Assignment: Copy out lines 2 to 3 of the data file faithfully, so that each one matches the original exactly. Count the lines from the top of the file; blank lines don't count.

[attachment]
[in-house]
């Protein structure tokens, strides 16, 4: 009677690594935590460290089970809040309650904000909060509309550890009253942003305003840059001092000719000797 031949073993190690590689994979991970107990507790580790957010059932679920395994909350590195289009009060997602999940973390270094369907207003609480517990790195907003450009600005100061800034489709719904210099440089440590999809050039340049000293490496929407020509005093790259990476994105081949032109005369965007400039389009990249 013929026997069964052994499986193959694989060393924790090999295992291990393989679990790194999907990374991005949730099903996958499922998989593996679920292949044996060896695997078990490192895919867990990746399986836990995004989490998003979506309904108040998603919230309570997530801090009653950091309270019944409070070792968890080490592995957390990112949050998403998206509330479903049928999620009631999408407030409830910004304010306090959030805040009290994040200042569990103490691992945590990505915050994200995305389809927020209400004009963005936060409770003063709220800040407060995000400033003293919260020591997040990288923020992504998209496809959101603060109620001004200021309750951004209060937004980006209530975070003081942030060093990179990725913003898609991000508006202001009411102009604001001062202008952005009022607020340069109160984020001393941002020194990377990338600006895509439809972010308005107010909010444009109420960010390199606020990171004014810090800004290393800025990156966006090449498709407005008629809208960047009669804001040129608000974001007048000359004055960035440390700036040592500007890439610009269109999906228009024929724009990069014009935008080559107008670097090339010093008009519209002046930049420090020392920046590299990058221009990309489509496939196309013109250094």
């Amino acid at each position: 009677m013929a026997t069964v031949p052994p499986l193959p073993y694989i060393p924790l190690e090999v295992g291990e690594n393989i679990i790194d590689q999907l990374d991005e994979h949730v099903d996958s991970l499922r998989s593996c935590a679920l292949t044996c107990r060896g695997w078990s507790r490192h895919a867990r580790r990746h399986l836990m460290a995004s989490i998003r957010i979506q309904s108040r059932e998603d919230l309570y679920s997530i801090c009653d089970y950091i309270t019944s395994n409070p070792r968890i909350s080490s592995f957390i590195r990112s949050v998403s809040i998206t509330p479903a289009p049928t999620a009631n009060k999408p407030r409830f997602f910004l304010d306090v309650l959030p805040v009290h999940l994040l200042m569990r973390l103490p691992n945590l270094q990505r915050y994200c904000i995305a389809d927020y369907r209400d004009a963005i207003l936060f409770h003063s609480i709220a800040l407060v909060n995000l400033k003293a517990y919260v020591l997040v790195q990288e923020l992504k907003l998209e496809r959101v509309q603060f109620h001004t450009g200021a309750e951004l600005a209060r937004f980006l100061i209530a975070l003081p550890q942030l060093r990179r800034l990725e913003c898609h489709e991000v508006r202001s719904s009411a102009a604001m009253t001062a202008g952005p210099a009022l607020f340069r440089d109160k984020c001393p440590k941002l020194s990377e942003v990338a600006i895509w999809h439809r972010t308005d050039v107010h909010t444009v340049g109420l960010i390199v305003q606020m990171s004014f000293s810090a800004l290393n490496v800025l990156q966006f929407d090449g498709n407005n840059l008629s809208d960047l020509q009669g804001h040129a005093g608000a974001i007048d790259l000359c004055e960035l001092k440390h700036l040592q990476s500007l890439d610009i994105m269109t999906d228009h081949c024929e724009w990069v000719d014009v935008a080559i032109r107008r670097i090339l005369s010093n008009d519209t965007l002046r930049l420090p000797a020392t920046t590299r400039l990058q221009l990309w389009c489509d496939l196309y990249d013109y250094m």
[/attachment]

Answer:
């Protein structure tokens, strides 16, 4: 009677690594935590460290089970809040309650904000909060509309550890009253942003305003840059001092000719000797 031949073993190690590689994979991970107990507790580790957010059932679920395994909350590195289009009060997602999940973390270094369907207003609480517990790195907003450009600005100061800034489709719904210099440089440590999809050039340049000293490496929407020509005093790259990476994105081949032109005369965007400039389009990249 013929026997069964052994499986193959694989060393924790090999295992291990393989679990790194999907990374991005949730099903996958499922998989593996679920292949044996060896695997078990490192895919867990990746399986836990995004989490998003979506309904108040998603919230309570997530801090009653950091309270019944409070070792968890080490592995957390990112949050998403998206509330479903049928999620009631999408407030409830910004304010306090959030805040009290994040200042569990103490691992945590990505915050994200995305389809927020209400004009963005936060409770003063709220800040407060995000400033003293919260020591997040990288923020992504998209496809959101603060109620001004200021309750951004209060937004980006209530975070003081942030060093990179990725913003898609991000508006202001009411102009604001001062202008952005009022607020340069109160984020001393941002020194990377990338600006895509439809972010308005107010909010444009109420960010390199606020990171004014810090800004290393800025990156966006090449498709407005008629809208960047009669804001040129608000974001007048000359004055960035440390700036040592500007890439610009269109999906228009024929724009990069014009935008080559107008670097090339010093008009519209002046930049420090020392920046590299990058221009990309489509496939196309013109250094």
């Amino acid at each position: 009677m013929a026997t069964v031949p052994p499986l193959p073993y694989i060393p924790l190690e090999v295992g291990e690594n393989i679990i790194d590689q999907l990374d991005e994979h949730v099903d996958s991970l499922r998989s593996c935590a679920l292949t044996c107990r060896g695997w078990s507790r490192h895919a867990r580790r990746h399986l836990m460290a995004s989490i998003r957010i979506q309904s108040r059932e998603d919230l309570y679920s997530i801090c009653d089970y950091i309270t019944s395994n409070p070792r968890i909350s080490s592995f957390i590195r990112s949050v998403s809040i998206t509330p479903a289009p049928t999620a009631n009060k999408p407030r409830f997602f910004l304010d306090v309650l959030p805040v009290h999940l994040l200042m569990r973390l103490p691992n945590l270094q990505r915050y994200c904000i995305a389809d927020y369907r209400d004009a963005i207003l936060f409770h003063s609480i709220a800040l407060v909060n995000l400033k003293a517990y919260v020591l997040v790195q990288e923020l992504k907003l998209e496809r959101v509309q603060f109620h001004t450009g200021a309750e951004l600005a209060r937004f980006l100061i209530a975070l003081p550890q942030l060093r990179r800034l990725e913003c898609h489709e991000v508006r202001s719904s009411a102009a604001m009253t001062a202008g952005p210099a009022l607020f340069r440089d109160k984020c001393p440590k941002l020194s990377e942003v990338a600006i895509w999809h439809r972010t308005d050039v107010h909010t444009v340049g109420l960010i390199v305003q606020m990171s004014f000293s810090a800004l290393n490496v800025l990156q966006f929407d090449g498709n407005n840059l008629s809208d960047l020509q009669g804001h040129a005093g608000a974001i007048d790259l000359c004055e960035l001092k440390h700036l040592q990476s500007l890439d610009i994105m269109t999906d228009h081949c024929e724009w990069v000719d014009v935008a080559i032109r107008r670097i090339l005369s010093n008009d519209t965007l002046r930049l420090p000797a020392t920046t590299r400039l990058q221009l990309w389009c489509d496939l196309y990249d013109y250094m």